Jean Baptiste Wettling

Jean Baptiste Wettling

Director, JLL Colombia
Bernardo Asuaje

Bernardo Asuaje

General Manager, Grupo Attia
Colombia's real estate sector is making a strong revival and presenting a host of opportunities after a three-year period that saw an oversupply of new homes and a growing housing deficit.

How does the acquisition of HFF align with the JLL's strategic vision to grow its capital market business?
JEAN BAPTISTE WETTLING It made sense for HFF to partner with us and vice versa. For us, it was obvious to become number one in an important capital market like the US, though for HFF, JLL's global platform made a great deal of sense, as it is strong in its home country but not abroad. We have excellent capital market abilities all over the world, and HFF can now go after international markets. In Colombia, we have been active in capital markets for about 10 years, which HFF can also capitalize on by convincing its domestic clients in the US to do things abroad. All these make this joint venture and the vision between the two companies a great deal of sense. The results in 2019 proved that it was definitely a smart move.

How would you define Grupo Attia?
BERNARDO ASUAJE Grupo Attia is looking to redefine the way real estate is done in Colombia. We are not looking to compete against the usual players that build traditional complexes, retail spaces, and offices. We seek to do projects where we can add value. For example, we have projects that are focused on senior housing, a new segment in the country. We also do lifestyle projects, which are based on creating a community. Our clients become part of a community where they have access to restaurants, bars, spas, and many other activities and services. This differentiates us from other players. We are also doing what we call urban renovation projects. We have a project in Barranquilla, located in a property that was invaded by illegal businesses. Through an extensive recovery process, we launched one of the most important urban renovations projects in the city. We will build urban parks, a shopping center, and affordable housing for nearly 1,000 families who will live there. 2020 will be a good year for us because we are launching many new projects. We are looking to do mixed-use projects with a focus on hospitality, while also looking to see how to add more value than traditional real estate.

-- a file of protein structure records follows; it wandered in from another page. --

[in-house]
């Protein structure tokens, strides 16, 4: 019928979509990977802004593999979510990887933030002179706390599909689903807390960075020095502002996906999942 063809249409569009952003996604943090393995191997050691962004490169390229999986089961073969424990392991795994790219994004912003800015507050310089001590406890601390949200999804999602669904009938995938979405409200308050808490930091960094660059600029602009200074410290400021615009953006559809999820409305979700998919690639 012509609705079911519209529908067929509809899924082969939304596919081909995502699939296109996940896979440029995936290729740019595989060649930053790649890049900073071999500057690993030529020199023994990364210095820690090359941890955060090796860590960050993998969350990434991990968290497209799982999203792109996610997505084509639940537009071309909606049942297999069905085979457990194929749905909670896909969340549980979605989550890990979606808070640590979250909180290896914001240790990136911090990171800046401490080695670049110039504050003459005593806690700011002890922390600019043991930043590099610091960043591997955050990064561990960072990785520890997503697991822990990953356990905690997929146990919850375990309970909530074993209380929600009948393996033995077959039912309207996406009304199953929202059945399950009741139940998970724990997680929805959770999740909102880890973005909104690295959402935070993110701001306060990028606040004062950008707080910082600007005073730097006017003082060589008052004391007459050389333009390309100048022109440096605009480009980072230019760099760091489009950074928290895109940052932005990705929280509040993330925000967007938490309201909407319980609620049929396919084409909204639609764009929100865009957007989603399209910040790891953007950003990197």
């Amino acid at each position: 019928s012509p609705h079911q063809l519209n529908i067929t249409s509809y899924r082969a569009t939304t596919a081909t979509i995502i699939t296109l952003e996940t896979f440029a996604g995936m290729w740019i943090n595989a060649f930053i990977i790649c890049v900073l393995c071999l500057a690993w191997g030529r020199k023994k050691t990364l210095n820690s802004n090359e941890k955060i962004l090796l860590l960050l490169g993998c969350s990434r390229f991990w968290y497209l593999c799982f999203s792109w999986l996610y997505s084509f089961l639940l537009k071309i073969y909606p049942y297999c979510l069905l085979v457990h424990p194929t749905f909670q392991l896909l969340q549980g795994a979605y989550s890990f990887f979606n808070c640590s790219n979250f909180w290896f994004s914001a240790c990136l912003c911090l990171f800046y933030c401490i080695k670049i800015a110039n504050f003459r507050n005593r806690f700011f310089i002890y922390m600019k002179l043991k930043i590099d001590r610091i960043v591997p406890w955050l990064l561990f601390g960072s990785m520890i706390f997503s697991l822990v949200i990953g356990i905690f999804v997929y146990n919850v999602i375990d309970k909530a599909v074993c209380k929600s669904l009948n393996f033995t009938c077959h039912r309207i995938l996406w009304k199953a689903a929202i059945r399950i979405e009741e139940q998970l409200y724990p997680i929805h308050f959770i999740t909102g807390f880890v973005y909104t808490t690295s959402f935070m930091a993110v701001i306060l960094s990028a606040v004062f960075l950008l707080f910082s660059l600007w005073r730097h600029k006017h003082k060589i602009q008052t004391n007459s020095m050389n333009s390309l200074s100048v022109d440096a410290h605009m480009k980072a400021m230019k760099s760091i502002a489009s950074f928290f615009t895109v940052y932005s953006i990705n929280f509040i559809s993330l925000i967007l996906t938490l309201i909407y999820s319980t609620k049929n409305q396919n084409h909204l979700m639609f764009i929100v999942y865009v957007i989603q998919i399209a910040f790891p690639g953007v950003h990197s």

What are your views on the corporate real estate market in Colombia?
JPW From 2016 until the 2018 presidential election, real estate activity was slow. We saw a boom in call centers, BPOs, and shared service centers. The development of these operations has been key to the growth of the office market in Colombia, especially in Bogotá and Medellín. Since the last presidential election, we went through another 20% devaluation. After some fiscal reforms, the situation has significantly improved. In 2019 we saw interesting movements such as Bancolombia's decision to buy a top-class office building in the city center. It will upgrade its headquarters in Bogotá, the way it did 10 years ago in Medellín. The same thing is happening in the logistics segment. Companies often operate out of outdated inefficient facilities with multiple owners; however, this is slowly changing. A good example is DHL's acquisition of Suppla, the number-one logistics company in Colombia. Such a transaction will translate into more sophisticated real estate decisions since DHL will bring world-class standards to its operation.

How have you sought to bring in more investment?
BA One of the things that we like to do, as opposed to looking only for institutional capital, is to look for both institutional and retail investors. Usually, if somebody in Colombia wants to invest in the real estate market, the best they can do is buy an office or an apartment and rent it out. However, this is not usually the best deal in terms of profitability, especially in Colombia. It is not like the US where there is access to REITs. The way real estate has worked for the last 20 years in Colombia is that big deals are reserved for private equity funds or institutional investors. What we decided to do when we started fundraising was to give access to smaller investors that do not usually have access to such deals. So, our investors can invest anything from USD30,000-40,000 and upwards. Right now, we have about 50 such investors, and our aim is to attract 300 to 400 more in two years.